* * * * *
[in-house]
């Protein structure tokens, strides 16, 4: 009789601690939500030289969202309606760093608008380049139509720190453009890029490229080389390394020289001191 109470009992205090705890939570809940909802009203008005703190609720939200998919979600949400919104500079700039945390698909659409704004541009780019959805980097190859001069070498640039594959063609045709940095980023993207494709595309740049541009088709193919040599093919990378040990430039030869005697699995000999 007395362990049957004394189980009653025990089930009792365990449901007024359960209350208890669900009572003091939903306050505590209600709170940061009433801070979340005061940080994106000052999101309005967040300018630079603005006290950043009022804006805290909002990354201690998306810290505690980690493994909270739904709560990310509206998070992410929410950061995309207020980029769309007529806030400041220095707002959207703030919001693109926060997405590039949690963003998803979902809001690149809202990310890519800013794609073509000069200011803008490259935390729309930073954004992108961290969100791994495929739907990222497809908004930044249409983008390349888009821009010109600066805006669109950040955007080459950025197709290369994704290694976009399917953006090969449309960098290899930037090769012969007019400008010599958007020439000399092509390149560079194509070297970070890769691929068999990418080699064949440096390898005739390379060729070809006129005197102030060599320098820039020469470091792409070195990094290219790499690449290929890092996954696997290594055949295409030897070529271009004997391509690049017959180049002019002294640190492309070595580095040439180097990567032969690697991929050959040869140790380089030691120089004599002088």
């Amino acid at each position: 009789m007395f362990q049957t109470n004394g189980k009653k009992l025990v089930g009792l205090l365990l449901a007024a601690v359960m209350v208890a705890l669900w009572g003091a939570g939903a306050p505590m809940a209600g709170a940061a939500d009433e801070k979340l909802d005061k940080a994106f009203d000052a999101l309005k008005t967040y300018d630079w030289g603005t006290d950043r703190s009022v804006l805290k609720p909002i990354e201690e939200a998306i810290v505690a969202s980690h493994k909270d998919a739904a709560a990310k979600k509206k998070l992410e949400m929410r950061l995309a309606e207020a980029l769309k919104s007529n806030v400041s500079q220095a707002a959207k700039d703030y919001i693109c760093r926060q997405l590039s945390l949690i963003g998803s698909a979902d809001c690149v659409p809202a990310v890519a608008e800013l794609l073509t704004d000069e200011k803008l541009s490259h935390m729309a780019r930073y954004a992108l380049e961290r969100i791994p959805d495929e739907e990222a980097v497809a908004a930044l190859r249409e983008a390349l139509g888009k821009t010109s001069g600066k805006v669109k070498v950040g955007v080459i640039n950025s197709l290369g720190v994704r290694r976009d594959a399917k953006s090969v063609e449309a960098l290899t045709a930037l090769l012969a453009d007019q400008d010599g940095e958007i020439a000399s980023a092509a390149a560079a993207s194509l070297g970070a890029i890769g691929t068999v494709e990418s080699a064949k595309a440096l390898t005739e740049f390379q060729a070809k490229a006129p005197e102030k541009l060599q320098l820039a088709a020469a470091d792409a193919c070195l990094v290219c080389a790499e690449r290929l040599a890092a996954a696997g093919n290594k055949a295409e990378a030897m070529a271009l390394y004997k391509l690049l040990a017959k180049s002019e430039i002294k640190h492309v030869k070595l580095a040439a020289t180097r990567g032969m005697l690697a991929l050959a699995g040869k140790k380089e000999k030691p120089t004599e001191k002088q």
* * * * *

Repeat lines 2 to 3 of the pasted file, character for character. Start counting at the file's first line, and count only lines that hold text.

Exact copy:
């Protein structure tokens, strides 16, 4: 009789601690939500030289969202309606760093608008380049139509720190453009890029490229080389390394020289001191 109470009992205090705890939570809940909802009203008005703190609720939200998919979600949400919104500079700039945390698909659409704004541009780019959805980097190859001069070498640039594959063609045709940095980023993207494709595309740049541009088709193919040599093919990378040990430039030869005697699995000999 007395362990049957004394189980009653025990089930009792365990449901007024359960209350208890669900009572003091939903306050505590209600709170940061009433801070979340005061940080994106000052999101309005967040300018630079603005006290950043009022804006805290909002990354201690998306810290505690980690493994909270739904709560990310509206998070992410929410950061995309207020980029769309007529806030400041220095707002959207703030919001693109926060997405590039949690963003998803979902809001690149809202990310890519800013794609073509000069200011803008490259935390729309930073954004992108961290969100791994495929739907990222497809908004930044249409983008390349888009821009010109600066805006669109950040955007080459950025197709290369994704290694976009399917953006090969449309960098290899930037090769012969007019400008010599958007020439000399092509390149560079194509070297970070890769691929068999990418080699064949440096390898005739390379060729070809006129005197102030060599320098820039020469470091792409070195990094290219790499690449290929890092996954696997290594055949295409030897070529271009004997391509690049017959180049002019002294640190492309070595580095040439180097990567032969690697991929050959040869140790380089030691120089004599002088």
């Amino acid at each position: 009789m007395f362990q049957t109470n004394g189980k009653k009992l025990v089930g009792l205090l365990l449901a007024a601690v359960m209350v208890a705890l669900w009572g003091a939570g939903a306050p505590m809940a209600g709170a940061a939500d009433e801070k979340l909802d005061k940080a994106f009203d000052a999101l309005k008005t967040y300018d630079w030289g603005t006290d950043r703190s009022v804006l805290k609720p909002i990354e201690e939200a998306i810290v505690a969202s980690h493994k909270d998919a739904a709560a990310k979600k509206k998070l992410e949400m929410r950061l995309a309606e207020a980029l769309k919104s007529n806030v400041s500079q220095a707002a959207k700039d703030y919001i693109c760093r926060q997405l590039s945390l949690i963003g998803s698909a979902d809001c690149v659409p809202a990310v890519a608008e800013l794609l073509t704004d000069e200011k803008l541009s490259h935390m729309a780019r930073y954004a992108l380049e961290r969100i791994p959805d495929e739907e990222a980097v497809a908004a930044l190859r249409e983008a390349l139509g888009k821009t010109s001069g600066k805006v669109k070498v950040g955007v080459i640039n950025s197709l290369g720190v994704r290694r976009d594959a399917k953006s090969v063609e449309a960098l290899t045709a930037l090769l012969a453009d007019q400008d010599g940095e958007i020439a000399s980023a092509a390149a560079a993207s194509l070297g970070a890029i890769g691929t068999v494709e990418s080699a064949k595309a440096l390898t005739e740049f390379q060729a070809k490229a006129p005197e102030k541009l060599q320098l820039a088709a020469a470091d792409a193919c070195l990094v290219c080389a790499e690449r290929l040599a890092a996954a696997g093919n290594k055949a295409e990378a030897m070529a271009l390394y004997k391509l690049l040990a017959k180049s002019e430039i002294k640190h492309v030869k070595l580095a040439a020289t180097r990567g032969m005697l690697a991929l050959a699995g040869k140790k380089e000999k030691p120089t004599e001191k002088q």